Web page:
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Japan’s only poor showing of the day was in the Al Quoz Sprint, a 1,200-meter turf G1, which was won by the Adrian McGuinness-trained A Case of You, with British raider Happy Romance a length and a quarter back in second.
Japan’s 5-year-old Lauda Sion, whose best since winning the Keio Hai Spring Cup (G2, 1,400, turf) nearly a year ago was a fourth in the Grade 3 1351 Turf Sprint at Riyadh the previous month, never got closer than mid-division and finished in ninth place. “It was too fast for him," said rider Cristian Demuro.
Entscheiden, third in the Group 1 Prix de la Foret (G1, 1,400, turf) last year at ParisLongchamp, also went to Dubai straight from Saudi Arabia. The 7-year-old son of Deep Impact soon led the Al Quoz Sprint field of 16, but weakened over the final 500 meters to finish in 12th place under Ryusei Sakai.
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Next up, Japan revisited the winner’s circle when Crown Pride captured the 3-year-old exclusive UAE Derby (G2, 1,900, dirt) under Damian Lane. Tracking the leaders, the Koichi Shintani-trained Reach the Crown colt, with only three previous career starts, stepped into the lead with 100 meters to go and topped the field by 2 3/4 lengths over the local runner Summer Is Tomorrow.
“He stepped out OK but didn't travel too well after that, and I had to be careful to help keep his concentration on the race,” said Lane of Crown Pride. “It just took a little bit to get him in a rhythm, but about 1,200 meters out, he found it and was moving nice and smoothly.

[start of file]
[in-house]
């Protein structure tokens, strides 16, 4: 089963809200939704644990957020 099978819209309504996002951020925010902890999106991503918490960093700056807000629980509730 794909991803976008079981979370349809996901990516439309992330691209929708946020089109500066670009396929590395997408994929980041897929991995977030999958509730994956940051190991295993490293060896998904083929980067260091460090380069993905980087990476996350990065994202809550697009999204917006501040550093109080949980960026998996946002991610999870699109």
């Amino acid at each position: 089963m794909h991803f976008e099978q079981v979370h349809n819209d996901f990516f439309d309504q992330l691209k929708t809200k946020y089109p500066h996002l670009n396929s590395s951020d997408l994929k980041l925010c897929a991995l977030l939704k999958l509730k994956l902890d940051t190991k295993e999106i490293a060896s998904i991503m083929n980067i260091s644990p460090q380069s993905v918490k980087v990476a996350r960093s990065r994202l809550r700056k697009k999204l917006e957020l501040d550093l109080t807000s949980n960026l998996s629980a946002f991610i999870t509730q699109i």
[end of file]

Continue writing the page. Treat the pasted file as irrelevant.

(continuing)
“I got crowded a little early, but he was able to stride through and take up position. It was plain sailing from there. I was confident from about 600 meters out and although he made hard work of it in the straight, ultimately he was the toughest out there. He's a strong, tough horse and saw the distance out well.”
Japan’s other three runners in the UAE Derby -- Reiwa Homare, Saudi Derby runnerup Sekifu, and Combustion, a promising Discreet Cat colt with three wins and two seconds from five career starts -- finished in sixth, eighth and 11th-place, respectively.
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Next up in the Golden Shaheen, a G1 over 1,200 meters of dirt, was Red le Zele, runnerup here last year. The 6-year-old son of Lord Kanaloa finished in second once again, this time behind the UAE-trained winner Switzerland. Red le Zele broke from the No. 2 gate and raced in last position amid the field of 13, then flew over the final 400 meters to make second while bettering last year’s margin by a length and a half. American sprinter Dr. Schivel finished in third just ahead of Japan’s Chain of Love.
“I knew from the prerace warmup that he was feeling very good, so I knew he could run his own race,” said rider Yuga Kawada of Red le Zele. “We took the position we did because that’s where he likes to race from. And he showed us some fantastic footwork in the stretch. He went all out and I think he’s given us 2 years in a row of his very best racing.”
Keisuke Fujimaki, assistant to Takayuki Yasuda, couldn’t disguise his disappointment. “It’s really frustrating not to have won, but the jockey did bring out the best of him.”
In fourth place was the 5-year-old Chain of Love. She has never near enough to challenge but did run on well in the straight. Trainer Michihiro Ogasa said, “She quickened along with Red le Zele and really reached down and gave it her best.”
“She was in very good shape and for a moment there in the straight she was gaining ground so well I thought she was going to win it,” said rider Ryusei Sakai. “I think she showed herself very competitive up against some of the world’s best.”